The X Category v. the Abolition of Gender Markers
A growing number of states (and Washington, DC) have added a new letter to the binary gender markers M and F on some government-issued documents and IDs, such as drivers’ licenses. (“X Gender Markers by State,” Lambda Legal, 2020) Instead of being given the option to change merely from M to F or F to M, residents of these states could now elect to have an X be placed on their documents or IDs instead.
This is a win for transgender, nonbinary, and/or intersex people who were misrepresented by the gender marker on their documents and is a symbolic victory as well for the recognition of people outside the male/female binary. However, some people in those communities, including myself, have concerns over the structural consequences of this new marker, namely: privacy of information, the potential for increased policing and discrimination, the antiquated nature of gender markers themselves, and the faulty nature of demographic information on IDs.
The first concern that is usually raised is the implicit information given by the X category: the owner of this ID is transgender, nonbinary, and/or intersex. Having this information available to anyone who views the ID is concerning when one considers the situations in which IDs are necessary. For jobs which require proof of a valid driver’s license (such as delivery jobs), this opens the door to job discrimination based on the X marker.
While discrimination based on sex is illegal, it is as yet unclear whether the X category will fall under those federal statutes. It is also very difficult to bring forward and evidence intent to discriminate in employment offers, particularly in this case. Due to the small number of people with the X marker, it would be nearly impossible to prove employer discrimination on the basis of a lack of people with the X marker.
The other main concern is with policing. Black transgender people have long been targets of over-policing and police brutality. Having a marker that confirms transgender status could increase that risk, and makes the marker largely closed to Black transgender people who might want it but need to be “stealth” for safety reasons.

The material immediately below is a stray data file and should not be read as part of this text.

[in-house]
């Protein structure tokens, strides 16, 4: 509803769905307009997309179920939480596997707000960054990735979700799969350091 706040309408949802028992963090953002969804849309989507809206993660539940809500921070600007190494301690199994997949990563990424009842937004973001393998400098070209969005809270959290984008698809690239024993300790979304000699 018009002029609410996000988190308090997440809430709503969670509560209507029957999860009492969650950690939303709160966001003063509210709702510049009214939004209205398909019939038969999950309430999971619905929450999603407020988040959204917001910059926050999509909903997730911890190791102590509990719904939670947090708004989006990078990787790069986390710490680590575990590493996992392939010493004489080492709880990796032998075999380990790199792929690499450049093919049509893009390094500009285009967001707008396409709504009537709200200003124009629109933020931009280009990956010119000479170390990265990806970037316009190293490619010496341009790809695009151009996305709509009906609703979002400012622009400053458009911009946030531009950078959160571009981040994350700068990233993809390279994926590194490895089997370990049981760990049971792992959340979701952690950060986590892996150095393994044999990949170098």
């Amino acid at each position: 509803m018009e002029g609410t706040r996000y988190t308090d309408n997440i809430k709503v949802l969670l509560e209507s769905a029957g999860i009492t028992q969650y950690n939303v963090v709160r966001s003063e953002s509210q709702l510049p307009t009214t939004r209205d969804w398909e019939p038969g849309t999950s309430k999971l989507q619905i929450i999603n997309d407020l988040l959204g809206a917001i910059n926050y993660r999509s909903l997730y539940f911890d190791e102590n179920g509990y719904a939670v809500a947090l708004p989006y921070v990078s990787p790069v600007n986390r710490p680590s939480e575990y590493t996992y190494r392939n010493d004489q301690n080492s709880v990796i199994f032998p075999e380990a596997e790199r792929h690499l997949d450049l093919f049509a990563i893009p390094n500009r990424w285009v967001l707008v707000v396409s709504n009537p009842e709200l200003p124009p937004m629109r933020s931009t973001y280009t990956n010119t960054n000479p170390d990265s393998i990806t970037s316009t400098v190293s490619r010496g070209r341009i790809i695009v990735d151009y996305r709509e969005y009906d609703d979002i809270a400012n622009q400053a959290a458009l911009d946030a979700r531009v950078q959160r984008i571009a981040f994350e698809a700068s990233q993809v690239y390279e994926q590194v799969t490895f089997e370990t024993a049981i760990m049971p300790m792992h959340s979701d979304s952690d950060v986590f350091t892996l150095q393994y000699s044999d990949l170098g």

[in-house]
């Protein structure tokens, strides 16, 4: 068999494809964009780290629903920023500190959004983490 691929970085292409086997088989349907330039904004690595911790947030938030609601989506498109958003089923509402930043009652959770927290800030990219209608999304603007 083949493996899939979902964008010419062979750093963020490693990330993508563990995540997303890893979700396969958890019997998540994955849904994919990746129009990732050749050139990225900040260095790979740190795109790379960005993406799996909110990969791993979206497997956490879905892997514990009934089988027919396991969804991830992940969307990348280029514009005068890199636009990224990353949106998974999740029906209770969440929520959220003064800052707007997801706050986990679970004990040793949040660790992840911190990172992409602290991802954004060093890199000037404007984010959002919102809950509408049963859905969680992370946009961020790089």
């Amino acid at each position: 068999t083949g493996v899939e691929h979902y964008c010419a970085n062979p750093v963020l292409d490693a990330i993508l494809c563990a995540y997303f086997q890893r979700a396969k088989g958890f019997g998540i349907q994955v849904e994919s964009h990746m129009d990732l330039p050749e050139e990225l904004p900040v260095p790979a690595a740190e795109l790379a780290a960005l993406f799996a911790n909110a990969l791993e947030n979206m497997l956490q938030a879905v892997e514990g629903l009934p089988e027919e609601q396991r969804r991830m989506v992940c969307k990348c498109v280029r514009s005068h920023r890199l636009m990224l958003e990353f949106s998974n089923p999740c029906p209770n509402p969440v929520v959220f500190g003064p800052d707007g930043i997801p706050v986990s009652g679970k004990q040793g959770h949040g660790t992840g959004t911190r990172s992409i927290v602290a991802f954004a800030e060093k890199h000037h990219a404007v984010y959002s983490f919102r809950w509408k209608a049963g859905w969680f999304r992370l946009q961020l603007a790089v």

Beyond the privacy of that information is the nature of the information itself. The purpose of having demographic information such as gender on IDs harkens back to a time before the inclusion of photos on IDs. Back then, it was relevant to know the approximate height, weight, sex, and eye color of the person who owned the ID in order to confirm that it was indeed theirs. But with the inclusion of pictures, this information feels irrelevant. Does the cashier who cards you at the liquor store really need to know what your assigned sex is (provided that the marker hasn’t been changed)? Do cops? TSA? Poll workers?
Having a gender marker on an ID which has your picture feels unnecessary to fulfill the original purpose of the demographic information on your ID: confirming that it is yours. Gender markers are also the only demographic information besides age that cannot be self-reported. At the DMV, they ask you your height, weight, and eye color; you don’t need a doctor’s order confirming that information, and you don’t need to update it every time one of those pieces of information changes.
My driver’s license still says that I weigh about half the weight I am now, but it is not incumbent upon me to get a new license just to fix that. My face looks enough like the picture on my ID that that information becomes irrelevant in confirming my identity. In the same vein, in an age where gender non-conformity is becoming increasingly mainstream, what information does the gender marker actually provide? None which is useful for identification unless profiling is one’s intent. So, if it doesn’t serve the purpose of other demographic information, why keep it?
The main legal barrier to abolition is laws like the Real ID Act of 2005. These laws, which require gender markers on government documents and IDs, need to be repealed, starting at the federal level. The X category is a good first step for those who would like it, but we need to continue fighting for the abolition of gender markers if we are to create a world in which federally codified gender stratification no longer exists. ▼
Julian Harbaugh (they/them) is a recent University of Delaware graduate who enjoys lively discussions and walking their dog, Chewy. Their degree is in Political Science with a Women’s Studies minor, and in 2020 they completed their undergraduate thesis on the fight for gay marriage in Maryland. When they’re not writing, they can be found teaching their two rats, Baxter and Bramble, new tricks, and roaming garage sales looking for antique philosophy books.
– Barbara Antlitz
Barbara Antlitz, CAMP Rehoboth Youth Up Coordinator, works with Gender & Sexuality Alliances (GSAs) in middle and high schools in Kent and Sussex Counties, and with other groups supporting LGBTQ+ youth. Barbara can be reached by email at firstname.lastname@example.org.